The Wilshere news rather pulled the rug of positivity out from under our feet. I suspect that’s a feeling we may have to get used to this season.

Personally, I’m just taking it a game at a time. With the Premier League title beyond us, it’s already tempting to view this as season as a write-off. That’s a horribly depressing outlook. I find the only way to avoid that is to embrace the present and try to enjoy the ride. Go from game to game, savour the wins, and keep your eyes on the immediate foreground rather than the horizon. There may not be anything for us in May, but that doesn’t mean we shouldn’t aspire to deliver some memorable moments along the way.

Next up, West Brom.

Arsenal 1-2 Man United: Why the players have to take blame too

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It’s never just one thing.

The culture of football analysis is such that, at full-time in any given game, there is an immediate and intense desire to attribute the result to one particular factor. Journalists hunt for a line with all the fervour of coke-addled addicts, and fans fight to make their post-game punditry concise enough to squeeze in to a 140 character tweet. A game’s hero and villain are invariably declared within minutes of the full-time whistle. Consensus is quick and often condemnatory.

The truth is that a result is rarely determined by one singular thing. It’s almost never entirely due to the brilliance of one player, or indeed the error of another. Football is a game composed of thousands of interconnected moments. The margins are so fine that such acute analysis is impossible.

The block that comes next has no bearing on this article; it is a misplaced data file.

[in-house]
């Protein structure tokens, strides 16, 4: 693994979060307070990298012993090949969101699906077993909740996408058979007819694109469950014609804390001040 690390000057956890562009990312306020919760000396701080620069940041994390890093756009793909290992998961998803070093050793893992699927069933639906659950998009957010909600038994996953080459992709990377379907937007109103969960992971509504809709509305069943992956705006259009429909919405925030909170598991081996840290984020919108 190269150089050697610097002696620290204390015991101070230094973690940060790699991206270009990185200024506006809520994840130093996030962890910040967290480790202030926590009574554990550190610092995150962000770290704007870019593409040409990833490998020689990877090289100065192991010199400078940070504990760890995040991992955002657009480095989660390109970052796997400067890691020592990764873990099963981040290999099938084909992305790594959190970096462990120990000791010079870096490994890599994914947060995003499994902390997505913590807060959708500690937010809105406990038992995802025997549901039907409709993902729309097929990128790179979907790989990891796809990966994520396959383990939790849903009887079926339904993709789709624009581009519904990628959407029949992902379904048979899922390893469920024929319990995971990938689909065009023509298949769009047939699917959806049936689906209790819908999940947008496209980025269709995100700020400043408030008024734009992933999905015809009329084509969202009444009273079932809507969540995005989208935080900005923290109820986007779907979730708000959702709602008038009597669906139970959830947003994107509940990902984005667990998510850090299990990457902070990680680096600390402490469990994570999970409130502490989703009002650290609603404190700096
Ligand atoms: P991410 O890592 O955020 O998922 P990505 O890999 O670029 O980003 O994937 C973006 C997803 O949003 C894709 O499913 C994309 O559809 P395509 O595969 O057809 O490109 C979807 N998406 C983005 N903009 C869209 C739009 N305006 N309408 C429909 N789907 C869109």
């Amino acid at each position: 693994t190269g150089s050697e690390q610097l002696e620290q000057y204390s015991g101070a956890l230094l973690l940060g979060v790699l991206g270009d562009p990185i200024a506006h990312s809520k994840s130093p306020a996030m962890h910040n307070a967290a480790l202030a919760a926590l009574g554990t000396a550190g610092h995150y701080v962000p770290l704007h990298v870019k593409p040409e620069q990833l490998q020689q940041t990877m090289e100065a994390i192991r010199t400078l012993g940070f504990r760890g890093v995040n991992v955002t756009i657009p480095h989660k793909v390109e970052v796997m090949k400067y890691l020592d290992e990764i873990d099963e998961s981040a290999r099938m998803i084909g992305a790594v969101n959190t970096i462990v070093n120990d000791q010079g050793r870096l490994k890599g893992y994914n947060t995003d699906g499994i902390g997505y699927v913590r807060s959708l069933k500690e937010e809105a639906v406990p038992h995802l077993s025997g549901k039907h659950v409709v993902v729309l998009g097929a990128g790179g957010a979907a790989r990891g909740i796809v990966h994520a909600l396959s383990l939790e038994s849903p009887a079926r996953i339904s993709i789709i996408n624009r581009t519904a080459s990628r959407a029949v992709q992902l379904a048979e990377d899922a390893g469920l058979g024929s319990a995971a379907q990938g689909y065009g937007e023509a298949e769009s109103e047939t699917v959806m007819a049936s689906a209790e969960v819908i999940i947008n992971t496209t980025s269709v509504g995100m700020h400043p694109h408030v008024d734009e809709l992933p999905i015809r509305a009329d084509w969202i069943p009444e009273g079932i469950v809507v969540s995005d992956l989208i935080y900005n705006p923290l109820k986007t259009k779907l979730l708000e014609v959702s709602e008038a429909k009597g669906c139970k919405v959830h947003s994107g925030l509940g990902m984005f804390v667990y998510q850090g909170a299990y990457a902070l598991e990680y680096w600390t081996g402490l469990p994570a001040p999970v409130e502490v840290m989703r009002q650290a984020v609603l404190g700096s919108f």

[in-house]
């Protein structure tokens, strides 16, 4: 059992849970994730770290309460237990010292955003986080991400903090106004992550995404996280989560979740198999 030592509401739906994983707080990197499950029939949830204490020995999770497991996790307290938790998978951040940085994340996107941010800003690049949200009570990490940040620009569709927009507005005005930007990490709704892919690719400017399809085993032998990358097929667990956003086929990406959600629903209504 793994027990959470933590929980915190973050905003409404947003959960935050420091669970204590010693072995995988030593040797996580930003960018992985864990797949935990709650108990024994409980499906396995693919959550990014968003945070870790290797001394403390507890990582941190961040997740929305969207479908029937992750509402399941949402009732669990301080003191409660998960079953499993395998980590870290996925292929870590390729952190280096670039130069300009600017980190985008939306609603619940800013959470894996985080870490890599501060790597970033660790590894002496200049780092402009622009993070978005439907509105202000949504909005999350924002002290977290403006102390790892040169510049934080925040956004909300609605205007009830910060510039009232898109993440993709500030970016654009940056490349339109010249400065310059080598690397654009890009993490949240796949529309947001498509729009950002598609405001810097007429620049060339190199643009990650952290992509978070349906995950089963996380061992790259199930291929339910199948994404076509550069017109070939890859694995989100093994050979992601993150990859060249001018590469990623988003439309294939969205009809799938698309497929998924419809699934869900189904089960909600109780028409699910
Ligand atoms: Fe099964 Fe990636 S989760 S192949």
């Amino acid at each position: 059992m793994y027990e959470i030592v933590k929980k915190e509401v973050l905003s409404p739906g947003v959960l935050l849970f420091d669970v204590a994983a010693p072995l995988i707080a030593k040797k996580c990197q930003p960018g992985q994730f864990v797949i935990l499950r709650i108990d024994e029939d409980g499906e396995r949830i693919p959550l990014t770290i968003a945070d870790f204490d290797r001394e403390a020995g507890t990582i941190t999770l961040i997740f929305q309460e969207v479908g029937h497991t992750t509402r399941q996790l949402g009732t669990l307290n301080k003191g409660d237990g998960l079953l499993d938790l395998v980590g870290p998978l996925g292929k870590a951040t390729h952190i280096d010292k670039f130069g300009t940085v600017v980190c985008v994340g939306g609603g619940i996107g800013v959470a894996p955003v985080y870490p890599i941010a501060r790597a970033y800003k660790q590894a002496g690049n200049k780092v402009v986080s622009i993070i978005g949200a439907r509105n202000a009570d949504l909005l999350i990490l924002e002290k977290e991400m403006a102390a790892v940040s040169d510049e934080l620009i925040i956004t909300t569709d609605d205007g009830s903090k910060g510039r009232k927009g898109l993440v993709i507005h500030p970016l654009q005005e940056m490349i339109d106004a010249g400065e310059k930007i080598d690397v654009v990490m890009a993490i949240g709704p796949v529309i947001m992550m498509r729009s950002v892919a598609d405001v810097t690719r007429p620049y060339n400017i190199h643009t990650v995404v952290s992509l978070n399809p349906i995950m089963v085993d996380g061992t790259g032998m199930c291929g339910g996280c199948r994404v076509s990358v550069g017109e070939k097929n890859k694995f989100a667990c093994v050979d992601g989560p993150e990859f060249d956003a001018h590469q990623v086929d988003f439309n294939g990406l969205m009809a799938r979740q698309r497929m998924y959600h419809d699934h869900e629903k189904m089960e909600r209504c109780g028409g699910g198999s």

Louis van Gaal summed up the precarious nature of the game quite well in his post-match press conference. Reflecting on his side’s victory, he remarked that had Arsenal won the match, he would have been interrogated on his decision to play with three central defenders. As it happened, they scored the first goal and went on to win comfortably. As Van Gaal put it, “I can laugh now”.

No-one’s laughing at Arsenal, as the multiplicity of our problems becomes ever clearer. Up until now, the prevailing narrative has been one of Arsenal’s poor defending. However, after failing to capitalise on such dominance over Manchester United, scrutiny is now focusing on our misfiring attack. We’re almost in to December, yet we’re still not establishing reliable patterns of play. There’s a lot of running, but no structural rigour. We can’t pretend that the back four is our only problem – the entire team lacks balance.

The coaching will be questioned again. I understand that entirely. Arsene Wenger’s stock has rarely, if ever, been lower. However, it’s once again important to consider the complexity of apportioning blame. After all, Arsene Wenger didn’t miss that first-half sitter — Jack Wilshere did.

A manager’s limitations do not entirely absolve his players of responsibility. The boss’ proclivity towards attacking football has been balanced out in the past. When you have players who assume leadership, it’s not such a problem — see the Invincibles. A team’s fortunes are not solely down to the manager. Let’s not forget, a Chelsea side overcame the significant handicap of being coached by Avram Grant to reach a Champions League Final.

We all know that Arsene Wenger isn’t going anywhere until 2017. With that in mind, we have no choice but to demand more from the players. They can’t hide behind his diminishing reputation. They might not like it, but this is their mess too.  It’s never just one thing, and Wenger’s tactical naivety does not fully excuse theirs.

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Video: On the Whistle Reaction